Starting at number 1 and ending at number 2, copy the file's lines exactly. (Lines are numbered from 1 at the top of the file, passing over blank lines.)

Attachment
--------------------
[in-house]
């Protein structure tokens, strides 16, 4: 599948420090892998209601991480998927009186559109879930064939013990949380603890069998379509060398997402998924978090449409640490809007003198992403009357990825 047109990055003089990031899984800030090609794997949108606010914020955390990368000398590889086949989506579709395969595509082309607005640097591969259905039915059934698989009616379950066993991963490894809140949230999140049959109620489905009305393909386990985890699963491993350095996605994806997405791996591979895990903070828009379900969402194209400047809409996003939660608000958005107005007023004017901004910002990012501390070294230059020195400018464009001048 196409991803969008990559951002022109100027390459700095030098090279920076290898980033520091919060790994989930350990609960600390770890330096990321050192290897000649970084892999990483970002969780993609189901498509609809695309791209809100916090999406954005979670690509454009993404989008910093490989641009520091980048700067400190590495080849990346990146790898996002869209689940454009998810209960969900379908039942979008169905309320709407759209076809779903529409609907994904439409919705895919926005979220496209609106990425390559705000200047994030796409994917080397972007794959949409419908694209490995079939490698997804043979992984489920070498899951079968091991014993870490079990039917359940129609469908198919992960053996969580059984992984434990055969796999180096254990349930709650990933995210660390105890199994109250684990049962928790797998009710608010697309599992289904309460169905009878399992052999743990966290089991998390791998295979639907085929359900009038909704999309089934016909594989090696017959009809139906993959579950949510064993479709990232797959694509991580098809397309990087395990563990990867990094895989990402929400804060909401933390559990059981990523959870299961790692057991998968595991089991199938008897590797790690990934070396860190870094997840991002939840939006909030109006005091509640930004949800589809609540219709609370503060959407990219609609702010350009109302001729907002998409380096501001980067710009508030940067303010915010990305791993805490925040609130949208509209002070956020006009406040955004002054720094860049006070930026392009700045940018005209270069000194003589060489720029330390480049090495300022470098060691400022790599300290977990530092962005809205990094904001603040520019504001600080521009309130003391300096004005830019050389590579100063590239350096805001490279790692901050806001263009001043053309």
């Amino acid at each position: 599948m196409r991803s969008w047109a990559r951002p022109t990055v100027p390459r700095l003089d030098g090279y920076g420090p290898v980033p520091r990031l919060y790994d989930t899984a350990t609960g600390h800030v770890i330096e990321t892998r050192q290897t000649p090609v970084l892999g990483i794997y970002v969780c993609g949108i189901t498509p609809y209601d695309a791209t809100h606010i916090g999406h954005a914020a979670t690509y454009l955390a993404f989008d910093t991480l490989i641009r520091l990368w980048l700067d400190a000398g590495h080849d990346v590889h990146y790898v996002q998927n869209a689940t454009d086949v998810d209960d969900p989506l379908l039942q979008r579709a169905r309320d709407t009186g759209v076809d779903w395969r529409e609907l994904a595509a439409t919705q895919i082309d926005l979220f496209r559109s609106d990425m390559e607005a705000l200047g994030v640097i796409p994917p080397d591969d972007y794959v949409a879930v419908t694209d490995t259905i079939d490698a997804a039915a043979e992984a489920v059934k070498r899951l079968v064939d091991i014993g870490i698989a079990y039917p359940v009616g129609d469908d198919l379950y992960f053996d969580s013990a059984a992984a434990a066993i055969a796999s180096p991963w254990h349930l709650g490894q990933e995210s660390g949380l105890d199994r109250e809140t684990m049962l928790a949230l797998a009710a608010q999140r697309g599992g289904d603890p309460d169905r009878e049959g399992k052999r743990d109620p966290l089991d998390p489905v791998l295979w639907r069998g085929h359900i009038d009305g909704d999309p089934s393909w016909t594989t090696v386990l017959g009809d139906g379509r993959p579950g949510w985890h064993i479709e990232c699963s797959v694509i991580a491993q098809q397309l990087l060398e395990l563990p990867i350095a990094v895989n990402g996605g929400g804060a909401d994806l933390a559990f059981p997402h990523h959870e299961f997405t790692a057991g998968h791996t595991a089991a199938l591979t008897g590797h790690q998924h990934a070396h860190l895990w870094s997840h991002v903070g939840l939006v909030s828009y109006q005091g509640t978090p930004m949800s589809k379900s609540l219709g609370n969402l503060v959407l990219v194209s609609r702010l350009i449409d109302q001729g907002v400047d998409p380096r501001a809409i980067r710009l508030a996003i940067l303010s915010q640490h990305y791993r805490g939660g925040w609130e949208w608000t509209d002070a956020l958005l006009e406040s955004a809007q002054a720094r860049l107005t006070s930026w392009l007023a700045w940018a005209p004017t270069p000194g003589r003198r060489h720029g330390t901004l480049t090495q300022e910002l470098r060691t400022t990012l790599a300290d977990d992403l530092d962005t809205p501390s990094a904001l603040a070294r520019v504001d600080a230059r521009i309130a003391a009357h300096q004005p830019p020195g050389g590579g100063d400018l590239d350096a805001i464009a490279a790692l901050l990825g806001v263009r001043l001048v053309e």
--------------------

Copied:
[in-house]
């Protein structure tokens, strides 16, 4: 599948420090892998209601991480998927009186559109879930064939013990949380603890069998379509060398997402998924978090449409640490809007003198992403009357990825 047109990055003089990031899984800030090609794997949108606010914020955390990368000398590889086949989506579709395969595509082309607005640097591969259905039915059934698989009616379950066993991963490894809140949230999140049959109620489905009305393909386990985890699963491993350095996605994806997405791996591979895990903070828009379900969402194209400047809409996003939660608000958005107005007023004017901004910002990012501390070294230059020195400018464009001048 196409991803969008990559951002022109100027390459700095030098090279920076290898980033520091919060790994989930350990609960600390770890330096990321050192290897000649970084892999990483970002969780993609189901498509609809695309791209809100916090999406954005979670690509454009993404989008910093490989641009520091980048700067400190590495080849990346990146790898996002869209689940454009998810209960969900379908039942979008169905309320709407759209076809779903529409609907994904439409919705895919926005979220496209609106990425390559705000200047994030796409994917080397972007794959949409419908694209490995079939490698997804043979992984489920070498899951079968091991014993870490079990039917359940129609469908198919992960053996969580059984992984434990055969796999180096254990349930709650990933995210660390105890199994109250684990049962928790797998009710608010697309599992289904309460169905009878399992052999743990966290089991998390791998295979639907085929359900009038909704999309089934016909594989090696017959009809139906993959579950949510064993479709990232797959694509991580098809397309990087395990563990990867990094895989990402929400804060909401933390559990059981990523959870299961790692057991998968595991089991199938008897590797790690990934070396860190870094997840991002939840939006909030109006005091509640930004949800589809609540219709609370503060959407990219609609702010350009109302001729907002998409380096501001980067710009508030940067303010915010990305791993805490925040609130949208509209002070956020006009406040955004002054720094860049006070930026392009700045940018005209270069000194003589060489720029330390480049090495300022470098060691400022790599300290977990530092962005809205990094904001603040520019504001600080521009309130003391300096004005830019050389590579100063590239350096805001490279790692901050806001263009001043053309």